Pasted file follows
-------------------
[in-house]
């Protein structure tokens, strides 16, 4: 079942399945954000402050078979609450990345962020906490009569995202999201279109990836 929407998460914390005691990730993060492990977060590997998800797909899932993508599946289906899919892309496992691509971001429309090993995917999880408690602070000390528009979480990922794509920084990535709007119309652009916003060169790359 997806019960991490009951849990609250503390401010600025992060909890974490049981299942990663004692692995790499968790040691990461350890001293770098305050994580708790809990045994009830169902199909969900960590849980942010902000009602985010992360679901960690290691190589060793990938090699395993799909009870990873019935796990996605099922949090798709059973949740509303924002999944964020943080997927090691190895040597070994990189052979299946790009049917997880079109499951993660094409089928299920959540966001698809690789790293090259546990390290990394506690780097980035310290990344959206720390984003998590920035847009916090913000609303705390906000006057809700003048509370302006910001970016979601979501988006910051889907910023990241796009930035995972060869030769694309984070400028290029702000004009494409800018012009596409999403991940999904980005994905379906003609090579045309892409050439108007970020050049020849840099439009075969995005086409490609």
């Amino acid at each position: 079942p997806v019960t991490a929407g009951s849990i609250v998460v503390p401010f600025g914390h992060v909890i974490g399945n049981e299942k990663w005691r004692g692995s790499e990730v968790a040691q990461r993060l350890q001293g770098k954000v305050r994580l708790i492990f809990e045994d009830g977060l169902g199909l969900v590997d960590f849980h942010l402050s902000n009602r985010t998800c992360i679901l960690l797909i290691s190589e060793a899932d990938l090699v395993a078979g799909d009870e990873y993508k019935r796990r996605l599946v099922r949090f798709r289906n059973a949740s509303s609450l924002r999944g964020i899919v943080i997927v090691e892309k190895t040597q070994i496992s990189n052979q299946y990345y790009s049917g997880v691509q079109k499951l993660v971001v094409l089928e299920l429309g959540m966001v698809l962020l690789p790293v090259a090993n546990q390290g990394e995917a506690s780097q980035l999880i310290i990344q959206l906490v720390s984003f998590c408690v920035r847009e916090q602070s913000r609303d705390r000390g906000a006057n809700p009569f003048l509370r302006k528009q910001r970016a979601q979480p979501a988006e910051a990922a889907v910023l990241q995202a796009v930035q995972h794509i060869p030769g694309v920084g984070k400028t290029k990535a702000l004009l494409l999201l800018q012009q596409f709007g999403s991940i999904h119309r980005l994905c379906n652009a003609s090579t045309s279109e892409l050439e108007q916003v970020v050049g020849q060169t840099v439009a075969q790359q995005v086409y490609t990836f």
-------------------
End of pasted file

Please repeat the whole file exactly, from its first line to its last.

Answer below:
[in-house]
């Protein structure tokens, strides 16, 4: 079942399945954000402050078979609450990345962020906490009569995202999201279109990836 929407998460914390005691990730993060492990977060590997998800797909899932993508599946289906899919892309496992691509971001429309090993995917999880408690602070000390528009979480990922794509920084990535709007119309652009916003060169790359 997806019960991490009951849990609250503390401010600025992060909890974490049981299942990663004692692995790499968790040691990461350890001293770098305050994580708790809990045994009830169902199909969900960590849980942010902000009602985010992360679901960690290691190589060793990938090699395993799909009870990873019935796990996605099922949090798709059973949740509303924002999944964020943080997927090691190895040597070994990189052979299946790009049917997880079109499951993660094409089928299920959540966001698809690789790293090259546990390290990394506690780097980035310290990344959206720390984003998590920035847009916090913000609303705390906000006057809700003048509370302006910001970016979601979501988006910051889907910023990241796009930035995972060869030769694309984070400028290029702000004009494409800018012009596409999403991940999904980005994905379906003609090579045309892409050439108007970020050049020849840099439009075969995005086409490609």
């Amino acid at each position: 079942p997806v019960t991490a929407g009951s849990i609250v998460v503390p401010f600025g914390h992060v909890i974490g399945n049981e299942k990663w005691r004692g692995s790499e990730v968790a040691q990461r993060l350890q001293g770098k954000v305050r994580l708790i492990f809990e045994d009830g977060l169902g199909l969900v590997d960590f849980h942010l402050s902000n009602r985010t998800c992360i679901l960690l797909i290691s190589e060793a899932d990938l090699v395993a078979g799909d009870e990873y993508k019935r796990r996605l599946v099922r949090f798709r289906n059973a949740s509303s609450l924002r999944g964020i899919v943080i997927v090691e892309k190895t040597q070994i496992s990189n052979q299946y990345y790009s049917g997880v691509q079109k499951l993660v971001v094409l089928e299920l429309g959540m966001v698809l962020l690789p790293v090259a090993n546990q390290g990394e995917a506690s780097q980035l999880i310290i990344q959206l906490v720390s984003f998590c408690v920035r847009e916090q602070s913000r609303d705390r000390g906000a006057n809700p009569f003048l509370r302006k528009q910001r970016a979601q979480p979501a988006e910051a990922a889907v910023l990241q995202a796009v930035q995972h794509i060869p030769g694309v920084g984070k400028t290029k990535a702000l004009l494409l999201l800018q012009q596409f709007g999403s991940i999904h119309r980005l994905c379906n652009a003609s090579t045309s279109e892409l050439e108007q916003v970020v050049g020849q060169t840099v439009a075969q790359q995005v086409y490609t990836f």